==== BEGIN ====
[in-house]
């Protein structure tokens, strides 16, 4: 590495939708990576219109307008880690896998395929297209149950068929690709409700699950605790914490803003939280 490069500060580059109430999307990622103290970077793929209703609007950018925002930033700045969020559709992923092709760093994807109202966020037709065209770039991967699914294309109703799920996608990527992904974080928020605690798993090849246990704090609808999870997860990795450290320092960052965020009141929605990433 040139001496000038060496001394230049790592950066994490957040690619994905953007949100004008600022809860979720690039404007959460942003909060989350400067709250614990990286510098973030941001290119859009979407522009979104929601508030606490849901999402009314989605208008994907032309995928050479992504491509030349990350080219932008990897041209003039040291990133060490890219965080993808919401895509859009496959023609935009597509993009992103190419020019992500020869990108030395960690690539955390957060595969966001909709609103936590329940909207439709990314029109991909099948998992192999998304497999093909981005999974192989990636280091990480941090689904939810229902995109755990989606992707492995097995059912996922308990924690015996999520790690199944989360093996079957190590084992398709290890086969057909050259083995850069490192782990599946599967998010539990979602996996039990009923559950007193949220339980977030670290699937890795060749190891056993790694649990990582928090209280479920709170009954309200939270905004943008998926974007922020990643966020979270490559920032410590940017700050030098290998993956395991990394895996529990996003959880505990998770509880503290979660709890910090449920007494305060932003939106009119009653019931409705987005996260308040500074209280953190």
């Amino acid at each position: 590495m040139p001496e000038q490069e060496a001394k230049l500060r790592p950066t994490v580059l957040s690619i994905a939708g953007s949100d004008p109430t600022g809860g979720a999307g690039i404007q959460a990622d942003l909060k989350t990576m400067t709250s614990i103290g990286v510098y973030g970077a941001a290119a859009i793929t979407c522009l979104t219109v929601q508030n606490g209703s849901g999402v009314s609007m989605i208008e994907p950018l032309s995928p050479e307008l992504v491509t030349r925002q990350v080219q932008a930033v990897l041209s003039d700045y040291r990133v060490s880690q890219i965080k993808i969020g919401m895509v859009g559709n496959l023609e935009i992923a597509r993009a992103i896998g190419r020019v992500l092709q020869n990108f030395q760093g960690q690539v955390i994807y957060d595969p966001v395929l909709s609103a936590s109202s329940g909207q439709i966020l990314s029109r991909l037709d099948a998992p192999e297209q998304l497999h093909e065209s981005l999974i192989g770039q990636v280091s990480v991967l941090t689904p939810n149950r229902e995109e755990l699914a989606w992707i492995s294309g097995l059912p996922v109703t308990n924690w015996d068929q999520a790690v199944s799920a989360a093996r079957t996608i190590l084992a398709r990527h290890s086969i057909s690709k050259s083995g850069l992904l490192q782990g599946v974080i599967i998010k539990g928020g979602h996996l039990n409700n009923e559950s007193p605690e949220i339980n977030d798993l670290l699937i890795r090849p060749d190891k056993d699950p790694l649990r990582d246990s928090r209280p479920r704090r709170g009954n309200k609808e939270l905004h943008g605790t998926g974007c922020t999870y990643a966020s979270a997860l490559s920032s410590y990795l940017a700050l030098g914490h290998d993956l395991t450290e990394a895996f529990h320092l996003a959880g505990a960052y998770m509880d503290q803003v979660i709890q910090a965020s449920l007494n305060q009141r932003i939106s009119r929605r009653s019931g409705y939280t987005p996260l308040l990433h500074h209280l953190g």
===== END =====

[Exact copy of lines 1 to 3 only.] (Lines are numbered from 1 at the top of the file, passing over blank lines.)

[in-house]
């Protein structure tokens, strides 16, 4: 590495939708990576219109307008880690896998395929297209149950068929690709409700699950605790914490803003939280 490069500060580059109430999307990622103290970077793929209703609007950018925002930033700045969020559709992923092709760093994807109202966020037709065209770039991967699914294309109703799920996608990527992904974080928020605690798993090849246990704090609808999870997860990795450290320092960052965020009141929605990433 040139001496000038060496001394230049790592950066994490957040690619994905953007949100004008600022809860979720690039404007959460942003909060989350400067709250614990990286510098973030941001290119859009979407522009979104929601508030606490849901999402009314989605208008994907032309995928050479992504491509030349990350080219932008990897041209003039040291990133060490890219965080993808919401895509859009496959023609935009597509993009992103190419020019992500020869990108030395960690690539955390957060595969966001909709609103936590329940909207439709990314029109991909099948998992192999998304497999093909981005999974192989990636280091990480941090689904939810229902995109755990989606992707492995097995059912996922308990924690015996999520790690199944989360093996079957190590084992398709290890086969057909050259083995850069490192782990599946599967998010539990979602996996039990009923559950007193949220339980977030670290699937890795060749190891056993790694649990990582928090209280479920709170009954309200939270905004943008998926974007922020990643966020979270490559920032410590940017700050030098290998993956395991990394895996529990996003959880505990998770509880503290979660709890910090449920007494305060932003939106009119009653019931409705987005996260308040500074209280953190």
């Amino acid at each position: 590495m040139p001496e000038q490069e060496a001394k230049l500060r790592p950066t994490v580059l957040s690619i994905a939708g953007s949100d004008p109430t600022g809860g979720a999307g690039i404007q959460a990622d942003l909060k989350t990576m400067t709250s614990i103290g990286v510098y973030g970077a941001a290119a859009i793929t979407c522009l979104t219109v929601q508030n606490g209703s849901g999402v009314s609007m989605i208008e994907p950018l032309s995928p050479e307008l992504v491509t030349r925002q990350v080219q932008a930033v990897l041209s003039d700045y040291r990133v060490s880690q890219i965080k993808i969020g919401m895509v859009g559709n496959l023609e935009i992923a597509r993009a992103i896998g190419r020019v992500l092709q020869n990108f030395q760093g960690q690539v955390i994807y957060d595969p966001v395929l909709s609103a936590s109202s329940g909207q439709i966020l990314s029109r991909l037709d099948a998992p192999e297209q998304l497999h093909e065209s981005l999974i192989g770039q990636v280091s990480v991967l941090t689904p939810n149950r229902e995109e755990l699914a989606w992707i492995s294309g097995l059912p996922v109703t308990n924690w015996d068929q999520a790690v199944s799920a989360a093996r079957t996608i190590l084992a398709r990527h290890s086969i057909s690709k050259s083995g850069l992904l490192q782990g599946v974080i599967i998010k539990g928020g979602h996996l039990n409700n009923e559950s007193p605690e949220i339980n977030d798993l670290l699937i890795r090849p060749d190891k056993d699950p790694l649990r990582d246990s928090r209280p479920r704090r709170g009954n309200k609808e939270l905004h943008g605790t998926g974007c922020t999870y990643a966020s979270a997860l490559s920032s410590y990795l940017a700050l030098g914490h290998d993956l395991t450290e990394a895996f529990h320092l996003a959880g505990a960052y998770m509880d503290q803003v979660i709890q910090a965020s449920l007494n305060q009141r932003i939106s009119r929605r009653s019931g409705y939280t987005p996260l308040l990433h500074h209280l953190g």